Sing, sweet Harp, oh sing to me
Some song of ancient days,
Whose sounds, in this sad memory,
Long-buried dreams shall raise; —
Some lay that tells of vanish'd fame,
Whose light once round us shone,
Of noble pride, now turn'd to shame,
And hopes for ever gone.
Sing, sad Harp, thus sing to me;
Alike our doom is cast,
Both lost to all but memory,
We live but in the past.
How mournfully the midnight air
Among thy chords doth sigh,
As if it sought some echo there,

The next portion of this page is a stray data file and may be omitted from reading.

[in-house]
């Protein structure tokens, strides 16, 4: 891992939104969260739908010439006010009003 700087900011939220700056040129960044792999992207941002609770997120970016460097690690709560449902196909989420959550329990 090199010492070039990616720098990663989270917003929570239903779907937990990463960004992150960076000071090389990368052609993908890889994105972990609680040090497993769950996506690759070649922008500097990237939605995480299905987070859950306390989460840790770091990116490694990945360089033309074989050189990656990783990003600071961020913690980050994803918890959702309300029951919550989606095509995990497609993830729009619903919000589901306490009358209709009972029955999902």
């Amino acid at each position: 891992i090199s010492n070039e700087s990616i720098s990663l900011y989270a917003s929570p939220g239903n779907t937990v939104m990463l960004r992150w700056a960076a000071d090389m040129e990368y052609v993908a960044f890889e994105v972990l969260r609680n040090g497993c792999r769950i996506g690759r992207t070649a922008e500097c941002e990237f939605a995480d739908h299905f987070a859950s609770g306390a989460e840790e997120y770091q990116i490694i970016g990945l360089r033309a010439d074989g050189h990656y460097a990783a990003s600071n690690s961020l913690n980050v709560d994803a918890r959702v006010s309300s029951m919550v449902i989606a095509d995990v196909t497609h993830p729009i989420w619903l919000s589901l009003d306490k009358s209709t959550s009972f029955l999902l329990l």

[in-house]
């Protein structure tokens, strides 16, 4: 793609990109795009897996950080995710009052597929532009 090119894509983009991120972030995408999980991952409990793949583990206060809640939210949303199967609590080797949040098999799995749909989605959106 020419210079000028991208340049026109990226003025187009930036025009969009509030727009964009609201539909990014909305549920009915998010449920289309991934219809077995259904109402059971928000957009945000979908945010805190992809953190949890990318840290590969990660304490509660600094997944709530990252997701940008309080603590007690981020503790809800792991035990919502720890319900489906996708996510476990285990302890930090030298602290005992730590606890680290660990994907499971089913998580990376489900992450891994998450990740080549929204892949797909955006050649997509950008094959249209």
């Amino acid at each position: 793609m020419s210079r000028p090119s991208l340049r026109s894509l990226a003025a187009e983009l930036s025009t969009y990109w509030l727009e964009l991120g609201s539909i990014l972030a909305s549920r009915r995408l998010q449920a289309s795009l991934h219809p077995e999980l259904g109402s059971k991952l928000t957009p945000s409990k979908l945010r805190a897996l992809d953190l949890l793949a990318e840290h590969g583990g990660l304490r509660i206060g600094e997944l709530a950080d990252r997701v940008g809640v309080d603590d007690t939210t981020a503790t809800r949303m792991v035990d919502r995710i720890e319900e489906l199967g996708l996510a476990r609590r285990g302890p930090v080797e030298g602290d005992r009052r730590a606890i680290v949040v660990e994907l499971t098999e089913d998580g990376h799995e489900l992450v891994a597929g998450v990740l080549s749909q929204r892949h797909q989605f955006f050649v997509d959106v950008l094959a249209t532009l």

Of voices long gone by; —
Of chieftains, now forgot, who seem'd
The foremost then in fame;
Of Bards who, once immortal deem'd,
Now sleep without a name.
In vain, sad Harp, the midnight air
Among thy chords doth sigh;
In vain it seeks an echo there
Of voices long gone by.
Couldst thou but call those spirits round,
Who once, in bower and hall,
Sate listening to thy magic sound,
Now mute and mouldering all; —
But, no; they would but wake to weep
Their children's slavery;
Then leave them in their dreamless sleep,
The dead, at least are free!
Hush, hush, sad Harp, that dreary tone,
That knell of Freedom's day;
Or, listening to its death-like moan,
Let me, too, die away.